It’s that time of year again. Kids get sick, and the questions start swirling in your head: Is it a cold? Is it the flu? What should I do?
Both the flu and the common cold are caused by viruses. The common cold causes a runny or stuffy nose, fatigue, mild aching, a mild sore throat and possibly a cough. These symptoms come on gradually and may last about a week. On the other hand, flu symptoms are more likely to come on suddenly and increase quickly. Symptoms of the flu, commonly Influenza A, are more significant and frequently include a fever (most, but not everyone, with the flu will run a fever), body aches, a headache, chills, nasal congestion, a cough and more severe fatigue that may last up to two weeks.
Treatment of both a cold and the flu are similar:
- Stay home to get rest and to avoid spreading your illness.
- Hydrate, hydrate, hydrate. Drink plenty of fluids. The best way to keep mucus from turning thick is to keep well-hydrated.
- Take acetaminophen or ibuprofen for the fever and aches. Never give aspirin to a child younger than 19 who has the flu.
- Sleep while propped up a little perhaps to help with a nighttime cough.
- Use saltwater nose drops or nasal spray perhaps to help with nasal congestion.
- Avoid over-the-counter cough and cold medicines, as they are not recommended for children, and there is no evidence they are effective.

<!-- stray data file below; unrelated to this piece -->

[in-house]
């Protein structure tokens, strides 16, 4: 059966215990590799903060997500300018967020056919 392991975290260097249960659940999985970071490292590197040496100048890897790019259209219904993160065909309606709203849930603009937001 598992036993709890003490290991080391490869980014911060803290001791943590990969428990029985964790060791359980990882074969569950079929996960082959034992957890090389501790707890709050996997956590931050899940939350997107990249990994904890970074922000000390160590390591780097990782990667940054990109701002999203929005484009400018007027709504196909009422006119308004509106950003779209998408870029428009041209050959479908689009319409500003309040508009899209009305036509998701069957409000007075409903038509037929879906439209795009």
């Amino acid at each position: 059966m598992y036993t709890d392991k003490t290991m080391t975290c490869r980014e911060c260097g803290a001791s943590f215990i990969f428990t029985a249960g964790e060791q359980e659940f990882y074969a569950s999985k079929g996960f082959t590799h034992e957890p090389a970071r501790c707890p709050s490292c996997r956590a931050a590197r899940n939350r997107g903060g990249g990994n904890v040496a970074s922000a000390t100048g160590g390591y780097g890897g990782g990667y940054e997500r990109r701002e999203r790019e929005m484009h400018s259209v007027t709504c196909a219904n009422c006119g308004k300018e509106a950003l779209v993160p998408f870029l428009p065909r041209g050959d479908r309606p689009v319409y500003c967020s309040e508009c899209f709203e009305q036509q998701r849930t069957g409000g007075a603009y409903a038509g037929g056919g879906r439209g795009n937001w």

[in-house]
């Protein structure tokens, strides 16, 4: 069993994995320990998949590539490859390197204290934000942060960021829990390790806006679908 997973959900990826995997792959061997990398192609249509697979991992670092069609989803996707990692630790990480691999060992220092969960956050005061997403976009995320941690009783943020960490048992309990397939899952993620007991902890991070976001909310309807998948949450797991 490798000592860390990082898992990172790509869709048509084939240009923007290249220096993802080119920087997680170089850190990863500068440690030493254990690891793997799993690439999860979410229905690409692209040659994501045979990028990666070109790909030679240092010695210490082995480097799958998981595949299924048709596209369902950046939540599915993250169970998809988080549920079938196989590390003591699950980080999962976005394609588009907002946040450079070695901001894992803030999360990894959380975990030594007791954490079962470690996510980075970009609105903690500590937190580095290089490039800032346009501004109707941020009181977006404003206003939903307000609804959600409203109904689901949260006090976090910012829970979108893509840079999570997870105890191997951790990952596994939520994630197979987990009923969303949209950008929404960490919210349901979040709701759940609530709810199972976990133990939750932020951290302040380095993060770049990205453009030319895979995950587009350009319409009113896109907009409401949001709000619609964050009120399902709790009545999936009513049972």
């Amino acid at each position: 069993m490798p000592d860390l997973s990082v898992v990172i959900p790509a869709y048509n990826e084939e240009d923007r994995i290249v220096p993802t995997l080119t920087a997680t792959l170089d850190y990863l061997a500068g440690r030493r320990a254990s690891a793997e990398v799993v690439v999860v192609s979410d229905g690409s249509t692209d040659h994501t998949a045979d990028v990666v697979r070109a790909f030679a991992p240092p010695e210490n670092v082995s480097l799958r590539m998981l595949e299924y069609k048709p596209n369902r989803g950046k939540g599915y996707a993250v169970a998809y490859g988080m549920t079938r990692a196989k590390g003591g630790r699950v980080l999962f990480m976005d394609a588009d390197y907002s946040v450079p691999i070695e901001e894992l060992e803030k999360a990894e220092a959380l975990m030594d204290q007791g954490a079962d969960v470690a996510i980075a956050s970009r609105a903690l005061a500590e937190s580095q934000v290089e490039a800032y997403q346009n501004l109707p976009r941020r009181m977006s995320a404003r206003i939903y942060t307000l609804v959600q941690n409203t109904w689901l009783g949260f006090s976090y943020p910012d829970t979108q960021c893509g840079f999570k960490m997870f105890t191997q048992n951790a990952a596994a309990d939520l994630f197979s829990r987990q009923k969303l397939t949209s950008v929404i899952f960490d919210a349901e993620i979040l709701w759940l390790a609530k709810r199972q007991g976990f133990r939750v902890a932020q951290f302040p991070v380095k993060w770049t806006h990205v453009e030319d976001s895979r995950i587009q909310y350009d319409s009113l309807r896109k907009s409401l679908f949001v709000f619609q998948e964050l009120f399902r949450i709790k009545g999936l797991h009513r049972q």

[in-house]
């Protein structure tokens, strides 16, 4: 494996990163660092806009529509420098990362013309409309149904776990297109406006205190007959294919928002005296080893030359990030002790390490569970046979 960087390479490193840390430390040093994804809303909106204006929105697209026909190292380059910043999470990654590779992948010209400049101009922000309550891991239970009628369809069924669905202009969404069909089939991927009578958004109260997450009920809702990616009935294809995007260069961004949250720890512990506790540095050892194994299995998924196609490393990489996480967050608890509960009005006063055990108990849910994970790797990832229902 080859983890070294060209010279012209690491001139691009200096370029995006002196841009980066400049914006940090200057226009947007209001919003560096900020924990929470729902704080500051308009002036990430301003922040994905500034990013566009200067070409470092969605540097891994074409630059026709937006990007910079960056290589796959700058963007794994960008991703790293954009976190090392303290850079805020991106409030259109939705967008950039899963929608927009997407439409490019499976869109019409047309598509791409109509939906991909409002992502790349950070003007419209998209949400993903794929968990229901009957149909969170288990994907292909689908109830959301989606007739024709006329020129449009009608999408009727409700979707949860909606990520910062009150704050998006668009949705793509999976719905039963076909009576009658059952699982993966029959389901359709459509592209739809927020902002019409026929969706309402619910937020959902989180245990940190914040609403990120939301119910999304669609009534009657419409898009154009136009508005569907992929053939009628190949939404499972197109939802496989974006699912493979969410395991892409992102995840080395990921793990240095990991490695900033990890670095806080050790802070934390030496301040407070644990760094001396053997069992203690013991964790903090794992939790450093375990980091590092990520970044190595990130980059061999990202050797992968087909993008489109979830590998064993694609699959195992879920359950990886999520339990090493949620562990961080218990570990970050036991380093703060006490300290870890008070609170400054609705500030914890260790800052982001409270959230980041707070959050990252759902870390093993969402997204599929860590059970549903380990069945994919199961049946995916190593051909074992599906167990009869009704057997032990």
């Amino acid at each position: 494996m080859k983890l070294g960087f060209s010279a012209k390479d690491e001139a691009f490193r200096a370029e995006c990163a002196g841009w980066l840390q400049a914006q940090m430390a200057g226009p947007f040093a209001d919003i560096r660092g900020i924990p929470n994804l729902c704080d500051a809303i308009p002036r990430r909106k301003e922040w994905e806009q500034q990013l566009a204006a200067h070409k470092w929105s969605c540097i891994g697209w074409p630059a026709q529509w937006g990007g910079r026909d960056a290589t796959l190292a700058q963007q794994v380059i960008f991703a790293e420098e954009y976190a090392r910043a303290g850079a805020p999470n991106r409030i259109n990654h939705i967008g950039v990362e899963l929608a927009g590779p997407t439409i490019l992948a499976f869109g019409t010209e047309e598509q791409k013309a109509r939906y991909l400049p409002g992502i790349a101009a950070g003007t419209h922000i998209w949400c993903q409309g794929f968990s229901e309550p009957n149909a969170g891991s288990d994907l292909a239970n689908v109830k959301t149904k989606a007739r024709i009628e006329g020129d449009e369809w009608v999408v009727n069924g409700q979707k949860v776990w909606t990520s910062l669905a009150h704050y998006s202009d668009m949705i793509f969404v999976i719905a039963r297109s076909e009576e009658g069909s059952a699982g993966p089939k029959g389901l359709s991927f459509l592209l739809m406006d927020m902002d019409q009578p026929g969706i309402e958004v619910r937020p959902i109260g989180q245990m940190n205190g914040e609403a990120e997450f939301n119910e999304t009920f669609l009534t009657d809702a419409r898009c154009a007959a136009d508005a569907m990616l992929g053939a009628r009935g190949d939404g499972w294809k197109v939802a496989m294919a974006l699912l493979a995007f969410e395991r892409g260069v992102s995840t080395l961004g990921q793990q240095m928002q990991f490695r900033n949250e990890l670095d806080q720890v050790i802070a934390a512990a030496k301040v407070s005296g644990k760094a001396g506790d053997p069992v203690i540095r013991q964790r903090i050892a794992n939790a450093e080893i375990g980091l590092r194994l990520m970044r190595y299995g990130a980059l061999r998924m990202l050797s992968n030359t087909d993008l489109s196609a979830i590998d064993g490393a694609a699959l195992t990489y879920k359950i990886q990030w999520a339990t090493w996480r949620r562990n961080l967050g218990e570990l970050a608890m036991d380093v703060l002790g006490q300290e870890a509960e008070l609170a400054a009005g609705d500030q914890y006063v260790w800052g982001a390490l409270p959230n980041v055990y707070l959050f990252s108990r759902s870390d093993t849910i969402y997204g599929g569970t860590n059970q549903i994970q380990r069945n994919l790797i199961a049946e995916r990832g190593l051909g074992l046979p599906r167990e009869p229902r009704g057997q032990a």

Call your child’s doctor if (a) symptoms persist for longer than one week or are getting worse, (b) fever rises above 100.4 degrees for a child less than 3 months old or a persistent fever is higher than 102 degrees in an older child or (c) any wheezing, shortness of breath or vomiting won’t stop.
As always, call your doctor if you have any concern or if your child seems “off.” Although antiviral medicine may help shorten the duration of the flu, it must be started within the first 48 hours of symptoms being noticed.
Even though flu shots are not 100 percent effective, they do help in preventing the disease or making your symptoms milder if you do get the flu. Get a flu shot every year. Many children die from the flu every season, most of whom are unvaccinated. Don’t let your child be next.
For more information, visit mercy.net/laduenews.
Dr. Joseph Kahn is president of Mercy Kids (mercykids.org), an expansive network of pediatric care dedicated to meeting the needs of every child, every day.